MEP Ivo Belet (EPP-ED, Belgium), who is drafting a Parliament report on the future of professional football, criticised the White Paper, referring in particular to the absence of “clear rules as regards players’ agents”. He also deplored the lack of a clear incentive for “more solidarity in sports” by means of, for example, “opting for the collective selling of TV rights”.

“The White Paper on Sports lacks ambition and courage. It undoubtedly contains positive elements, but it does not give a satisfactory answer to the questions raised by the European Parliament and the sports sector,” Belet said.

UK Conservative MEPs were even more critical and urged the UK Government “to ensure that the White Paper is shelved and a new consultation started to avoid confusion as to who now is responsible for overseeing sport in the UK”.

“Politicians should not be interfering in sport, but as the EU seems determined to do it, it is essential that sporting organisations are involved at every stage. We need a proper consultation across all sports at all levels, not something hidden away in an obscure corner of the Commission’s website,” said MEP Chris Heaton-Harris (EPP-ED).“As it is, the Commission should withdraw this White Paper, re-consult and reconsider its conclusions,” he added.

European sports associations have repeatedly emphasised that the organisation of sports needs should stay at the organisations’ level. Therefore, they reject any proposals that would restrict the autonomy of sports or create EU regulations on competences currently resting on sports organisations.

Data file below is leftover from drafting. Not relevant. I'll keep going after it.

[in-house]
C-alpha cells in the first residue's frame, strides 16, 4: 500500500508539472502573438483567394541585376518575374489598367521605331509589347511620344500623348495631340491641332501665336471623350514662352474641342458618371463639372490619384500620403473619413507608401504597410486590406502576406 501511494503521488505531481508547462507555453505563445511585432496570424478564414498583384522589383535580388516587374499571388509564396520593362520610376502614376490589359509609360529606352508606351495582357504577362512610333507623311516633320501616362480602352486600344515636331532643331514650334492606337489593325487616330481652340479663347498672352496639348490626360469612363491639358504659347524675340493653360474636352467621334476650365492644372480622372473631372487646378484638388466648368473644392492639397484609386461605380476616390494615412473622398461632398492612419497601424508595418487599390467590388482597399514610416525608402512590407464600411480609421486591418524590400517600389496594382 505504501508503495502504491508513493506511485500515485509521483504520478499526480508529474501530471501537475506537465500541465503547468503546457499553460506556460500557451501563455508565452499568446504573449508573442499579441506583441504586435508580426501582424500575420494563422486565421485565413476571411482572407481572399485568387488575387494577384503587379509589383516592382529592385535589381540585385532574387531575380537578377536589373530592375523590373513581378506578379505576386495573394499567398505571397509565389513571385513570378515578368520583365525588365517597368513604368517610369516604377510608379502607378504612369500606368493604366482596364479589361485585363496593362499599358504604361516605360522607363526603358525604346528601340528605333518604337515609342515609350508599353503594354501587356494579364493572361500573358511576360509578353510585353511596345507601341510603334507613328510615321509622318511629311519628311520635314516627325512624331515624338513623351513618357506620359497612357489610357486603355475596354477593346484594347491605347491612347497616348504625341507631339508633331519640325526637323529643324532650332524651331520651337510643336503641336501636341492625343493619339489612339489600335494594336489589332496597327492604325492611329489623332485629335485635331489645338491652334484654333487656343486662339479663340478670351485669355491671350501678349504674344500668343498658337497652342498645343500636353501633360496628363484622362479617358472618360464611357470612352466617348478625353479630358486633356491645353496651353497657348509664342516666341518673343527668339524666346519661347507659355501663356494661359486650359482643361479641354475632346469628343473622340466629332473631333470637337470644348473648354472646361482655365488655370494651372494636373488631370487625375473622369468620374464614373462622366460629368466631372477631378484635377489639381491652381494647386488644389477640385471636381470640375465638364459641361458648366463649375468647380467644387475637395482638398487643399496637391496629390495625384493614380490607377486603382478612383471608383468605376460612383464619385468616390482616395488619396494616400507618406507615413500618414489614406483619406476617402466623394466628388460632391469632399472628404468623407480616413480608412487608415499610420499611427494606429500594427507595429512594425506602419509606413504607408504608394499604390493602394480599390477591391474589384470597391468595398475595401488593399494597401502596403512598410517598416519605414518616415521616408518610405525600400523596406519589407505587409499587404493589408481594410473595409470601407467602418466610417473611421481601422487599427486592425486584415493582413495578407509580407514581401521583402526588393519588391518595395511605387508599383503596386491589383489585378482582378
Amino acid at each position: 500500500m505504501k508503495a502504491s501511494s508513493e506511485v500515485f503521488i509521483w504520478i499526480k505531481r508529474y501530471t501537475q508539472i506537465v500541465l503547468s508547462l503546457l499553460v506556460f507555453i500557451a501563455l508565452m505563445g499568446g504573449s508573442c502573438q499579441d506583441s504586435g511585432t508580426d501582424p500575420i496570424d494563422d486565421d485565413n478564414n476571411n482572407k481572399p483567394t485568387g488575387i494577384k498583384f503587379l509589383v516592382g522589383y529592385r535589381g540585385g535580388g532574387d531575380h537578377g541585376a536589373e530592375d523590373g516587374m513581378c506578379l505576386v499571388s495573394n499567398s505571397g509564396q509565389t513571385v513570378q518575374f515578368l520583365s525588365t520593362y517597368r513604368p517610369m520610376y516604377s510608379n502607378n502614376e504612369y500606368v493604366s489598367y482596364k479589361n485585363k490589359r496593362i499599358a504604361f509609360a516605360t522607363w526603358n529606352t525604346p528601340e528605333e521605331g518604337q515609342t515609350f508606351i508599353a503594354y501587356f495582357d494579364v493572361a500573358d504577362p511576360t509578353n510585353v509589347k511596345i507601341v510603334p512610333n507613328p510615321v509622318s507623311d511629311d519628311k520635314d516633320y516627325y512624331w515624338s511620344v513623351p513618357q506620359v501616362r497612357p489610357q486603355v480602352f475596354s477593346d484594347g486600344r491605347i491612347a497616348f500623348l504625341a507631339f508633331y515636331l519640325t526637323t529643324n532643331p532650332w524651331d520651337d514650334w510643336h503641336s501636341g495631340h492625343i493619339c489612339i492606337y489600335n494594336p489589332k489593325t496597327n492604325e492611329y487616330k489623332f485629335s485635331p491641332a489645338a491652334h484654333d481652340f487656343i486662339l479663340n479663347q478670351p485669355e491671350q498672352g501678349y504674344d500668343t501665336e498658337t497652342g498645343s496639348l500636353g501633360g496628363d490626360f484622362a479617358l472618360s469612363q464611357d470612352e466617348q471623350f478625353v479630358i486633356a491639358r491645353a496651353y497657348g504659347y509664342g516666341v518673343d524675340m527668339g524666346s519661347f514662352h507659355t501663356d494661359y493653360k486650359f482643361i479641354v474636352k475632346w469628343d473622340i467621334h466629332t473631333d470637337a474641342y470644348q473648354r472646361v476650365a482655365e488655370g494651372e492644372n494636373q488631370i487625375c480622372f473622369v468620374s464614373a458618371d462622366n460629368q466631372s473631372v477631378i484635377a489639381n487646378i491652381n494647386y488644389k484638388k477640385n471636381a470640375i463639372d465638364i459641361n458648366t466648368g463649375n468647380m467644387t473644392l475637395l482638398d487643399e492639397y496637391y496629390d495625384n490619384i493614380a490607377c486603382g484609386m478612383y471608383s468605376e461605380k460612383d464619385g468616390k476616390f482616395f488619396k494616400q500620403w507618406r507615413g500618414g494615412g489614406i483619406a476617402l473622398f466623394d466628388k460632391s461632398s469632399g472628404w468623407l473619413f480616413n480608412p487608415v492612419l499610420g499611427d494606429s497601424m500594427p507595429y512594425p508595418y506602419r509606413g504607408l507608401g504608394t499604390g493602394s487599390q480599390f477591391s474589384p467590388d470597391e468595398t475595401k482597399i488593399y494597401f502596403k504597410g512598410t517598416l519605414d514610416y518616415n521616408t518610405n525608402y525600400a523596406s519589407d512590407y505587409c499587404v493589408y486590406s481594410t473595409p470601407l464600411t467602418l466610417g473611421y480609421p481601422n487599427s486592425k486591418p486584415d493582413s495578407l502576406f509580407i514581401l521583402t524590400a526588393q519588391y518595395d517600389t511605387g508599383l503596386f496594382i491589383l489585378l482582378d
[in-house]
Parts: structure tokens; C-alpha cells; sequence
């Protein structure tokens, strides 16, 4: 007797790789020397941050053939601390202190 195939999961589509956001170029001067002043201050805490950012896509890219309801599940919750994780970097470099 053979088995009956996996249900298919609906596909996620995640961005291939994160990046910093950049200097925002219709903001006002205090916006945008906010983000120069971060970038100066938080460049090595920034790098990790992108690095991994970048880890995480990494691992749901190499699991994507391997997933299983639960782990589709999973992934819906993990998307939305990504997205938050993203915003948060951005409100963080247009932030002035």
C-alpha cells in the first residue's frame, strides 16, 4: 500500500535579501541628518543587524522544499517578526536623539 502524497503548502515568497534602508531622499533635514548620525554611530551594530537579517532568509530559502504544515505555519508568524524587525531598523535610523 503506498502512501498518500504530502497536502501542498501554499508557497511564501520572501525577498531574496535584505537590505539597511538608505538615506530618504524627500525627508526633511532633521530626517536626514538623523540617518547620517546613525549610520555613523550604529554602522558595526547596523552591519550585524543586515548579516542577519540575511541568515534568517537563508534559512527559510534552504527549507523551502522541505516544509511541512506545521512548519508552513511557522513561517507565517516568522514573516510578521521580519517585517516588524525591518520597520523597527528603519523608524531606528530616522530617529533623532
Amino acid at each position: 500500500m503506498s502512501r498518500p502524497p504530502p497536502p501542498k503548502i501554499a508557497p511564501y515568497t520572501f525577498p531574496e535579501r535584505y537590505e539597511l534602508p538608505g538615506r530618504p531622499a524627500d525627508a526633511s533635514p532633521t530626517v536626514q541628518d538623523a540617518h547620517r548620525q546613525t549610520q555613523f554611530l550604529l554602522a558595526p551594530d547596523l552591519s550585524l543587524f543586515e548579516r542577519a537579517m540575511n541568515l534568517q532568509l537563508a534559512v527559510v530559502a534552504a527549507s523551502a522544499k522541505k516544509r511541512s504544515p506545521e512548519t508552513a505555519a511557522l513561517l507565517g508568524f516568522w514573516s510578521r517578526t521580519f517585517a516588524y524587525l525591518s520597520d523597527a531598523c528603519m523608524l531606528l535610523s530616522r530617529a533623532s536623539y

Associations do not want to see sport becoming an EU competence, but rather urge its acknowledgement as a horizontal matter affected by different EU policies, as well as placing sport into mainstreaming EU policies.

Dr Gernot Wainig, the chairman of the European Non-Governmental Sports Organisation’s (ENGSO) working group on EU affairs, said he was satisfied with the White Paper, but added that it is only a start, “a book with a lot of questions, without many answers, but some good proposals”.

“The big matters, problems, issues (player agents, transfer, health, doping…) are in the book. A big identification with the result should be the next step to go on in a successful way,” he said, reiterating, however, that the real competence is still missing and that without a Treaty and a specific budget for the future, the sport policy area “will be poor”. “The Nice Declaration is the only legal interpretation, presented seven years ago and since that there has been no development.”

A joint Fédération Internationale de Football Associations (FIFA) – International Olympic Committee (IOC) declaration states that “while the concept of a White Paper on Sport was to be welcomed, the content of the final version represents – unfortunately – a missed opportunity. The White Paper is structured in full contradiction with the actual architecture of the Olympic movement, ignoring in particular the regulatory competences of the International Federations, the division of responsibilities between the latter and their European Confederations, the global nature of the issues and challenges currently affecting sport as well as the solutions which are today necessary.”

“The IOC, EOC, FIFA and UEFA had in recent months vainly worked in an attempt to convince politicians that they were heading in a direction that was not favourable to the promotion of sport. The Olympic Movement will, for its part, continue to cooperate with the member states and the Commission with a view to including sport into a new ‘Reform Treaty’ currently being evaluated by the Portuguese EU Presidency,” stated the European Olympic Committee (EOC).

The Centrum für Europäische Politik (CEP), a German think tank, finds “questionable” the measures proposed on, for example, advertising on television rights, gender equality and solidarity between sports clubs. CEP advises the EU to seriously consider the autonomy of sports as well as the principle of subsidiarity and to intervene only regarding cross-border problems.